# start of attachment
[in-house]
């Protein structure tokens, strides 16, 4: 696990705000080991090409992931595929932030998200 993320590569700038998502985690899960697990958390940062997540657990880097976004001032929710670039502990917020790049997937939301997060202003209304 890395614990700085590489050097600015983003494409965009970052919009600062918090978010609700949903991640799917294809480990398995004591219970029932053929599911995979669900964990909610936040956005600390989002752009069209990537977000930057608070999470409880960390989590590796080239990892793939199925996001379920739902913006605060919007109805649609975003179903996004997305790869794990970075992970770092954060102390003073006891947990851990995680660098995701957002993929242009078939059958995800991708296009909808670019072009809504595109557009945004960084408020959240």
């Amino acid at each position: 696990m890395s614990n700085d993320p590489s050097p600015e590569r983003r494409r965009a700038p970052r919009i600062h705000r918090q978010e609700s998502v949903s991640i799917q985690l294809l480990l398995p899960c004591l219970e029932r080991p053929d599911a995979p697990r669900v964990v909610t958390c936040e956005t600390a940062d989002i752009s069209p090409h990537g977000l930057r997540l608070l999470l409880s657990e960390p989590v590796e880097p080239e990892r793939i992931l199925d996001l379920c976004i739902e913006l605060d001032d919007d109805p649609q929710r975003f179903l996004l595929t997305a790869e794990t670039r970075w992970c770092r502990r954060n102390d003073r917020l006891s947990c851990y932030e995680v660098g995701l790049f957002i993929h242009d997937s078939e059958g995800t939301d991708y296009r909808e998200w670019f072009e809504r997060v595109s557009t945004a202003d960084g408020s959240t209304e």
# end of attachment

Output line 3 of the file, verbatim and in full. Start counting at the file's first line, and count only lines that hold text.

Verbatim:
């Amino acid at each position: 696990m890395s614990n700085d993320p590489s050097p600015e590569r983003r494409r965009a700038p970052r919009i600062h705000r918090q978010e609700s998502v949903s991640i799917q985690l294809l480990l398995p899960c004591l219970e029932r080991p053929d599911a995979p697990r669900v964990v909610t958390c936040e956005t600390a940062d989002i752009s069209p090409h990537g977000l930057r997540l608070l999470l409880s657990e960390p989590v590796e880097p080239e990892r793939i992931l199925d996001l379920c976004i739902e913006l605060d001032d919007d109805p649609q929710r975003f179903l996004l595929t997305a790869e794990t670039r970075w992970c770092r502990r954060n102390d003073r917020l006891s947990c851990y932030e995680v660098g995701l790049f957002i993929h242009d997937s078939e059958g995800t939301d991708y296009r909808e998200w670019f072009e809504r997060v595109s557009t945004a202003d960084g408020s959240t209304e």